Florida Faces Ridicule As 'FanGate' Jokes Go National

Oct 17, 2014

Democratic challenger for the Florida governorship Charlie Crist stands alone, save for his fan.
Credit Andrew Innerarity / Reuters

The second of three Florida gubernatorial debates happened this week, but most of the attention is being paid to a spat over an electric fan.  Some pundits are calling it one of the most bizarre moments in recent Florida political history.

It started off with these words:

“We have been told Governor Rick Scott will not be participating in this debate," said CBS4’s Eliott Rodriguez, who attempted to viewers and listeners of the Florida Press Association/Leadership Florida debate why there was only one candidate onstage: Charlie Crist.

The culprit: an electric fan on the floor of Crist’s podium which the Scott campaign, and debate organizers say was against the rules.

“The debate rules as it pertains to electronic devices, was that they were not to be permitted, and that includes fans," says Florida Press Association President Dean Ridings. The Crist campaign submitted a signed contract for the debate, but included a handwritten caveat that said any temperature issues would be addressed by the presence of a fan. Ridings says he saw the note, but was preoccupied with trying to address a lawsuit brought by Libertarian candidate Adrian Wyllie, who had sued to get into the debate.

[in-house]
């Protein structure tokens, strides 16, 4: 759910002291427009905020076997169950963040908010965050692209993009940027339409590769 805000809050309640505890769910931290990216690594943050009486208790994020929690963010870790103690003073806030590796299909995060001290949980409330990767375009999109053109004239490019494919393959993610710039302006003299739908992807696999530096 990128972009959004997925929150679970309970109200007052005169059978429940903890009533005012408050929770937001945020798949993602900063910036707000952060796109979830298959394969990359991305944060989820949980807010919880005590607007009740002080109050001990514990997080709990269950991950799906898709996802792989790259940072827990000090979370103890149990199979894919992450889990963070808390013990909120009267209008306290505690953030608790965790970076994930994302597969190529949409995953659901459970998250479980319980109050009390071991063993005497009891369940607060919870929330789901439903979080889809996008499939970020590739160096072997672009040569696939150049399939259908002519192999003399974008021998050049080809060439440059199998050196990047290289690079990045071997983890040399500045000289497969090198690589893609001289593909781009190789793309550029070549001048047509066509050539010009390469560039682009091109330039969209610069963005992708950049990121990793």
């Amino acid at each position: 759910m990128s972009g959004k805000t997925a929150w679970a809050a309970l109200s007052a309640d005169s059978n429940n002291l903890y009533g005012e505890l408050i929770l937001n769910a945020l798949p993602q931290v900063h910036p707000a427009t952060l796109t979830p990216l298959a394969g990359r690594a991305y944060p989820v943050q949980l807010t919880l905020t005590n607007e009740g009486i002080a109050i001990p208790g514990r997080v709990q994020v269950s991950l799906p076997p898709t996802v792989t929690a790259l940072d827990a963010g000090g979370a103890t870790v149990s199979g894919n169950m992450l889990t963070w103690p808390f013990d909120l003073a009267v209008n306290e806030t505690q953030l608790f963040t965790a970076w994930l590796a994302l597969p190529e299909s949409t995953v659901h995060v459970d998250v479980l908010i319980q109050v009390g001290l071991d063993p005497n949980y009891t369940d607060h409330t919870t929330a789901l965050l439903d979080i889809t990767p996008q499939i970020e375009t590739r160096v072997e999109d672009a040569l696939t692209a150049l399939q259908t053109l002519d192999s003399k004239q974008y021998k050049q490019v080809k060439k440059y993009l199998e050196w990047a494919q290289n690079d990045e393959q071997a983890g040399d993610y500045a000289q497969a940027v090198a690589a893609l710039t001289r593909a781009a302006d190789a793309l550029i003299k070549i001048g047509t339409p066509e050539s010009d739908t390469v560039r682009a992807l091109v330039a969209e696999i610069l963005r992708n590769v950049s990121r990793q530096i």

“The partners were focused on the defense at that moment," Ridings says. "I received the email myself. The partners want to make sure all candidates are comfortable during the debate. If there had been a temperature issue we would have certainly been willing to address it, so I didn’t have a concern about the comment."

The temperature an hour before for the debate was 67-degrees. In the preceding hour, the electric oscillator appeared at the base of Crist’s podium and at 7 pm, when the debate started, stuff hit the fan.

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Comedian Steven Colbert of Comedy Central’s Colbert Report lampooned the debate performance, and Florida State University political scientist Carol Weissert says the whole "fangate' affair has once again made Florida into a national joke.

“I think for, in the day after, dismay, because this just sets Florida up for ridicule," she says. "It’s quite annoying and totally undeserved and unnecessary, I think.”  

Meanwhile, absent from the fray, but still very much a part of the gubernatorial campaign is Libertarian Adrian Wyllie. So far, he’s been left out of both debates, but in response to Wednesday’s debate, Wyllie to the Associated Press, he’s the only adult in the room. Wyllie has sought to distance himself from both Scott and Crist.

“That’s what we’ve seen throughout this election. My opponents haven’t really been talking about their plan or what they’re going to do to make the lives of Floridians better. They’re just attacking one another and that’s extremely sad," Wyllie says.

Recent polls show Scott and Crist in a dead heat. Wyllie is getting around 10 percent support. It may not be enough to win the election, but it’s enough to change the political winds. The third and final debate will be October 21st on CNN. 


Follow Lynn Hatter on twitter @HatterLynn